A g-g-great way to remember

Earlier today, I was trying to remember the correct terminology for kinship terms, as I wanted to respond to a Facebook post that my cousin made about her new niece.   My cousin’s sister is obviously also my cousin but I wasn’t sure exactly what that would make the relationship between me and her daughter.

My guess/recollection was that we are (first) cousins once removed, and this turned out to be correct.  While checking it (on Wikipedia, of course) I discovered a good mnemonic for remembering or calculating the degree of cousinship between two individuals.  It only works in English, although it’s possible that similar tricks could be devised for some other languages.

All cousins, of any degree, have common ancestors once you go back enough generations.  First cousins are the children of siblings (the cousins I was referring to earlier are the daughters of my mum’s brother).  This means that they have at least one grandparent in common (the terminology gets even more confusing when you start to consider step-siblings etc., so I’ll ignore them for the rest of this post).  Second cousins are the children of first cousins (e.g. if I ever have children they will be second cousins of my cousin’s daughter, i.e. of my cousin once removed) and hence have a great-grandparent in common, and so on.

First, second, third, …., nth cousins are at an equal distance from the closest common ancestor.  For example, my grandmother is also the grandmother of my (first) cousin.   If the distances are unequal, you get a “removed” relationship, with the number of the removal  being the number of steps away from equality.  My aforementioned cousin once removed is the daughter of my first cousin.  Her great-grandmother is my grandmother.   Going in the other direction, my parents’ first cousins are also my cousins once removed (their grandparents are my great-grandparents).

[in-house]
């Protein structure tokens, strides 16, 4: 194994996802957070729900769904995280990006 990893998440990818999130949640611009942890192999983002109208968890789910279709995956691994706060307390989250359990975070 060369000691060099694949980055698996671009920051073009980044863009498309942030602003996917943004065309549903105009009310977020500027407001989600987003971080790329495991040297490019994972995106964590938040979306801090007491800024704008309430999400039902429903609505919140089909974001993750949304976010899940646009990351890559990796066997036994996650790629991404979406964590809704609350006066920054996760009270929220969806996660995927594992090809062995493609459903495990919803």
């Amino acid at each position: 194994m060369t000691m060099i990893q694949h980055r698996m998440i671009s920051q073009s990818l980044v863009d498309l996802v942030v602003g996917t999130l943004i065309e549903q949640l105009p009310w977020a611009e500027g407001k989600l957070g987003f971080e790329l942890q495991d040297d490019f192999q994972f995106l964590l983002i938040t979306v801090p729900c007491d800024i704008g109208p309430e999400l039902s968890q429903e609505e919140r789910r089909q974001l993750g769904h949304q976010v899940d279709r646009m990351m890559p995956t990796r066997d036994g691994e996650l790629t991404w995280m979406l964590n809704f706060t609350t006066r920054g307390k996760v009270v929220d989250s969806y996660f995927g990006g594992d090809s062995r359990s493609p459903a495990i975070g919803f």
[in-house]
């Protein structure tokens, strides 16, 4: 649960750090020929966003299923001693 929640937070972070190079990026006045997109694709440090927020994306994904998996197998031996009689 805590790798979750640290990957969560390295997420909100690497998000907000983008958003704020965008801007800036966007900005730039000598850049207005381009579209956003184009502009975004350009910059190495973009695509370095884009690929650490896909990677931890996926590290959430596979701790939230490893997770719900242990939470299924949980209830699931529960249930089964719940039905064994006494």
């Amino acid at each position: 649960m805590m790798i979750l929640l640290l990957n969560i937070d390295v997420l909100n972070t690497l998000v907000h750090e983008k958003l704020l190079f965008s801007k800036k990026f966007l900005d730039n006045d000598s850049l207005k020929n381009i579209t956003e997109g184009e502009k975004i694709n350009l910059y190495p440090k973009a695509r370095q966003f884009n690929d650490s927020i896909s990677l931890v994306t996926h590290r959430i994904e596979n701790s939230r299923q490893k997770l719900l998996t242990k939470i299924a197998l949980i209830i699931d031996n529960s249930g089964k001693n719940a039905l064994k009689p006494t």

The degree of the relationship from which the removal is calculated is based on the nearer of the two distances to nearest common ancestor.   My cousin’s father is also one step away from me in proximity to my grandmother (his mother) but he is my uncle (and I’m his nephew – these terms don’t have the same symmetry as the cousin relationships, at least in English) rather than my cousin once removed.

To make things even more confusing, the term ‘cousin’ on its own can refer specifically to first cousins or more generally to cousins of any degree, including removed ones, or even people who are not actually strictly related at all.  Incidentally, I also figured it was easiest to refer to all relatives (including long-dead ones) in the present tense, since from a family tree point of view the relationships still stand (my great-grandfather is still my great-grandfather even though he died long before I was born).

The deliciously simple trick, as explained in the Wikipedia article on cousins (at least at the time of writing), is for working out the degree of “equal level” cousins.  All you do is work out the closest common ancestor (e.g. great-grandmother) and then count the number of ‘g’s (in this example, it’s two – giving second cousins).  For “unequal level” cousins, you start with the closer of the two distances to common ancestor (equivalent to the lower number of ‘g’s in the name) to get the degree, and then count the extra steps required on the other side to get the removal.

To return to the original example of me and my (first cousin’s daughter), our common ancestor is my grandmother and her great-grandmother (we also have a (great)-grandfather in common, but one is enough for the calculation); there is one ‘g’ in “grandmother”, so we’re looking at a first-cousin relationship; there’s one extra step of removal on her side, so she is my first cousin once removed (and as the terminology of cousin relationships is symmetrical, I’m her first cousin once removed too).

This post started out with the intention of being a short note, mostly for my own future reference, but seems to be turning into a full-scale treatise on the subject of kinship terms.  Rather than go on any longer I’ll leave you to read the above-linked Wikipedia article on cousins if you want to know more about the subject (in particular, check out the groovy diamond-shaped Cannon Law Relationship Chart near the bottom of the page).

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